Mental Health Plays A Crucial Role In The Workplace

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Over 30% of adult South Africans suffer from mental health issue, affecting their ability to think and process their thoughts logically. This affects their outward behaviours and decision making in the workplace. Mariet Visser, coach, trainer, co-founder of We Do Change - shares her knowledge supporting anyone suffering from mental health issues.


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Thanks to the Covid-19 pandemic, mental health has been front and centre of the workplace refocus of late and rightly so. More than 30% of adult South Africans suffer from some sort of mental health issue, affecting their ability to think clearly and process their thoughts logically. This in turn can negatively affect their outward behaviours and decision making, which is especially important in the workplace. 

Mariet Visser, coach, trainer, and the co-founder of We Do Change is on a mission to empower individuals and businesses to take control of their mental health and create small but effective changes in the workplace. 

She shares some of the best Agile principles, a popular form of coaching, as well as other entry level training options that can be used by both employers and employees to support anyone suffering from mental health issues.

Learn how to STOP

Looking after your mental health starts with learning and applying skills such as mindfulness as this helps create presence within oneself and increases your ability to become more self-aware. One tool Mariet learnt years ago was the STOP skill, developed by Jon Kabat-Zinn and essentially an acronym that stands for Stop, Take a breath, Observe and then Proceed.

Even if it’s just by getting up from your desk to make a cup of coffee, by pausing momentarily, you allow yourself to take a breath which acts as an anchor to the present moment. During this short respite, you can see what is happening both inside and outside of you, assess what you are doing and how you are feeling. Use the information gained during this check-in to either continue your course, or change it.

Know the difference between reacting and responding

A healthy mind can make all the difference when it comes to your reactions. Knowing the difference between choosing to react instinctively or impulsively or respond with guided thinking and reasoning is very important. 

Knowing and becoming self-aware of your behaviour will give you an honest indication of your reactions, and signal when you should pay closer attention to your mental health and wellness.

Focus on one thing at a time 

A key value that the Agile way of working teaches is to focus on one thing at a time. We are constantly distracted by others and the environment as well as our own thought processes. Even the smallest of distractions like receiving a text, email or meeting request and even the mere thought of multitasking can negatively play on our mental health, creating what is often referred to as scattered brain syndrome or attention deficit disorder.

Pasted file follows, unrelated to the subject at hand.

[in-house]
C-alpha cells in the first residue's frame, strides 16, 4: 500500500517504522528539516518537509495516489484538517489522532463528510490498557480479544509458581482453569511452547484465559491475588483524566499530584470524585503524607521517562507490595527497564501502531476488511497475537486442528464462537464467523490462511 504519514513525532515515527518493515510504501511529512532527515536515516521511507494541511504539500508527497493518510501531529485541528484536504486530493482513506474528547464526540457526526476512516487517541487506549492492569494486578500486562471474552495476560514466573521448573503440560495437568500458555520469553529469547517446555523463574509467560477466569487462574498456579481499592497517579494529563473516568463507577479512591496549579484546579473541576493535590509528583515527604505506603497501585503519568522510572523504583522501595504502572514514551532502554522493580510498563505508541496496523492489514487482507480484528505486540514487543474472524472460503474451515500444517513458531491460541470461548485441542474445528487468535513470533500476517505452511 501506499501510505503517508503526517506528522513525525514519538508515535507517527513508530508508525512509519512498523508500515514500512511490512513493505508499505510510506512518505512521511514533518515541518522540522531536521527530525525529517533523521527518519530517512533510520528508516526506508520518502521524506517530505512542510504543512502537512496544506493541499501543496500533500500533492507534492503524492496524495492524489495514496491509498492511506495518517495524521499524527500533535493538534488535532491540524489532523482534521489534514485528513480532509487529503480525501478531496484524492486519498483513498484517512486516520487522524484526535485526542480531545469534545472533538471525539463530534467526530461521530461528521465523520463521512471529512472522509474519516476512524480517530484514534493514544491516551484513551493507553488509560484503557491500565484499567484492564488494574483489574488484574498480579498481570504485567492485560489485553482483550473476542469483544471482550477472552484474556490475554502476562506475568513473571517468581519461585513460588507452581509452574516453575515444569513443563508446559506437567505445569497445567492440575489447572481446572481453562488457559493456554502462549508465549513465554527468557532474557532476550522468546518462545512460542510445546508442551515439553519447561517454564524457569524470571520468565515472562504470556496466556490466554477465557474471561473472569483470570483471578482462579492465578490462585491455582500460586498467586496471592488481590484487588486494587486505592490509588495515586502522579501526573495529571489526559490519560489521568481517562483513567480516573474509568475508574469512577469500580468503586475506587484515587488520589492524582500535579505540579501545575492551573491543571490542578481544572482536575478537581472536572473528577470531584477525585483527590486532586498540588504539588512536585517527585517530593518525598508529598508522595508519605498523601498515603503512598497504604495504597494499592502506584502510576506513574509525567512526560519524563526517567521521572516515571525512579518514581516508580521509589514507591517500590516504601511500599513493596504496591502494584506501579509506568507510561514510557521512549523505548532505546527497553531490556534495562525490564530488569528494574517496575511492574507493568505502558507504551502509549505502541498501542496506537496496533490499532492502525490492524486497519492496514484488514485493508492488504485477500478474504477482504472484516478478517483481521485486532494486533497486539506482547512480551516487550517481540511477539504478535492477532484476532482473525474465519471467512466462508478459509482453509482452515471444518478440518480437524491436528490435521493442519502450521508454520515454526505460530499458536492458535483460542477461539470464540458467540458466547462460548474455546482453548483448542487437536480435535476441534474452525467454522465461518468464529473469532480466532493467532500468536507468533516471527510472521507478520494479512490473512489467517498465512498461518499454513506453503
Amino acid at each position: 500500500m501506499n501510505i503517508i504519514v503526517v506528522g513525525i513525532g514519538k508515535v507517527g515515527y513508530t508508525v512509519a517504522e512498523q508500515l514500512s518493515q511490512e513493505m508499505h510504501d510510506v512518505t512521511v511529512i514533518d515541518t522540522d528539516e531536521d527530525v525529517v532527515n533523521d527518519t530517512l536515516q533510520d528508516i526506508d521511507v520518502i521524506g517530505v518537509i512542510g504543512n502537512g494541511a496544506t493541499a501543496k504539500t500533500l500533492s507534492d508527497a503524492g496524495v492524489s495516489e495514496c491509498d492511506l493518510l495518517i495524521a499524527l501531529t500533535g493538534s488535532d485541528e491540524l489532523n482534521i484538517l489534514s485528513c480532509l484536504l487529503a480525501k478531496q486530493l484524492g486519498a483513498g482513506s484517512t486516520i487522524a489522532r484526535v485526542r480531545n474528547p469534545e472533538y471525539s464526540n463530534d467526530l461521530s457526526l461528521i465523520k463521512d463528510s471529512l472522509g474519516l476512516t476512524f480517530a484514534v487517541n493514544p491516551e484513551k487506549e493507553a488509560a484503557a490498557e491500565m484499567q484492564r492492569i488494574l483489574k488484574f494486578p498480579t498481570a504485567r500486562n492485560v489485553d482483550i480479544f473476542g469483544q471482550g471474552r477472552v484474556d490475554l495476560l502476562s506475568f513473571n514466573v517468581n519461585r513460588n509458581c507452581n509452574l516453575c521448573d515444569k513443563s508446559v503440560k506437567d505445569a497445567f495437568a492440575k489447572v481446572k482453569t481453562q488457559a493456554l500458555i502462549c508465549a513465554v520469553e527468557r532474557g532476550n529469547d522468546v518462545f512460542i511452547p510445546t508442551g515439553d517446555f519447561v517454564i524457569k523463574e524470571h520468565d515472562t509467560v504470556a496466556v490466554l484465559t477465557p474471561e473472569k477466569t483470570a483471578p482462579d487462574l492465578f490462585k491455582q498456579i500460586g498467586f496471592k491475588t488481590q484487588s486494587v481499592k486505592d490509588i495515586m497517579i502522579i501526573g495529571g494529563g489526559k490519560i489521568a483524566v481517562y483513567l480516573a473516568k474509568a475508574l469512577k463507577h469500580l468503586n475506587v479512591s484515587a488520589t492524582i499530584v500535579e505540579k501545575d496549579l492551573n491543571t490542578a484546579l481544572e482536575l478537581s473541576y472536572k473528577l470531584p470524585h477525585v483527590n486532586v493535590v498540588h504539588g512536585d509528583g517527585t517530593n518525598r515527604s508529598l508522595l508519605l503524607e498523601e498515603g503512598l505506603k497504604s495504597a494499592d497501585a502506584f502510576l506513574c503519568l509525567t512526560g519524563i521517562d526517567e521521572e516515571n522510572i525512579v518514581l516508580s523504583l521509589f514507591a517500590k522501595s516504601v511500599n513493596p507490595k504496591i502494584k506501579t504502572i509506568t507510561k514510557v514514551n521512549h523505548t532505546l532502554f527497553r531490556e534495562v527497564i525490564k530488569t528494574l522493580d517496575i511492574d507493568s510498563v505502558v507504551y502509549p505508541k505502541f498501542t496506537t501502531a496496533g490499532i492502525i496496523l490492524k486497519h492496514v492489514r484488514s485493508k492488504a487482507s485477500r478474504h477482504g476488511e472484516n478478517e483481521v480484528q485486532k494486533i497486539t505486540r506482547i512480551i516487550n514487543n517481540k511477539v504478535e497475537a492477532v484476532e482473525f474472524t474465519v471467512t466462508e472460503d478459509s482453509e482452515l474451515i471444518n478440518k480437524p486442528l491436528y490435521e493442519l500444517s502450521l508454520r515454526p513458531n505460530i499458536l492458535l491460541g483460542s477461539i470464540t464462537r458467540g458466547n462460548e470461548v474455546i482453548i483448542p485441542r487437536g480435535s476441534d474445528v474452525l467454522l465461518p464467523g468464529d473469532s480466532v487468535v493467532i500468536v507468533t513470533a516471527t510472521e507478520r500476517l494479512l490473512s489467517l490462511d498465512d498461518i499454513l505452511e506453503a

This essentially means that distractions make it difficult for us to stay in the present moment, to concentrate or to switch off. Taking small steps like silencing the notifications on your device, journaling your feelings on paper, and making a physical and permanent visual to-do-list that you can work through systematically, one item at a time, can really help improve your focus and productivity and reduce the feeling of being overwhelmed and disorganised.

The critical role of an employer

Providing the right support for employees who suffer from mental health issues is important for businesses of all shapes and sizes. There is plenty of research that shows that poor mental health can lead to a whole host of issues in the workplace, such as decreased productivity, unhealthy working relationships between colleagues and increased sick-related absenteeism. It can also greatly compromise workplace safety.

Mariet urges all business owners and organisations to implement proactive mental health support by:

  1. Breaking the stigma surrounding mental healthEveryone needs to know that it is ok, not to feel ok.
  2. Creating a safe working space: It’s scary to open up, to share your feelings and talk about something that is personal to you as it makes you feel vulnerable. Employees need to feel comfortable to talk about their mental health, feel supported and know how to ask for help, so ensure the working environment caters for this.
  3. Being a mental health advocate: Managers tend to model the behaviour they wish to see in their organisation when it comes to working hard and being honest and punctual so why not about mental health too? By going first and addressing your own mental health issues, you make it possible for others to take the first step too. 
  4. Learning to recognise and acknowledge the needs of your team: Often our real needs hide behind our complaints and frustrations. Listening more closely can be a huge help in identifying the needs and cries for help behind the words.
  5. Considering coaching support: Organisations like We Do Change can help your team navigate and manage their interpersonal relationships and improve their ways of working for the better. Done consistently and well. 

Extra-coaching can do wonders in uplifting personal growth as well as team productivity, as well as morale and general employee wellness.

To read more about WE DO CHANGE or to engage with one of their experts visit the We Do Change website or email [email protected].

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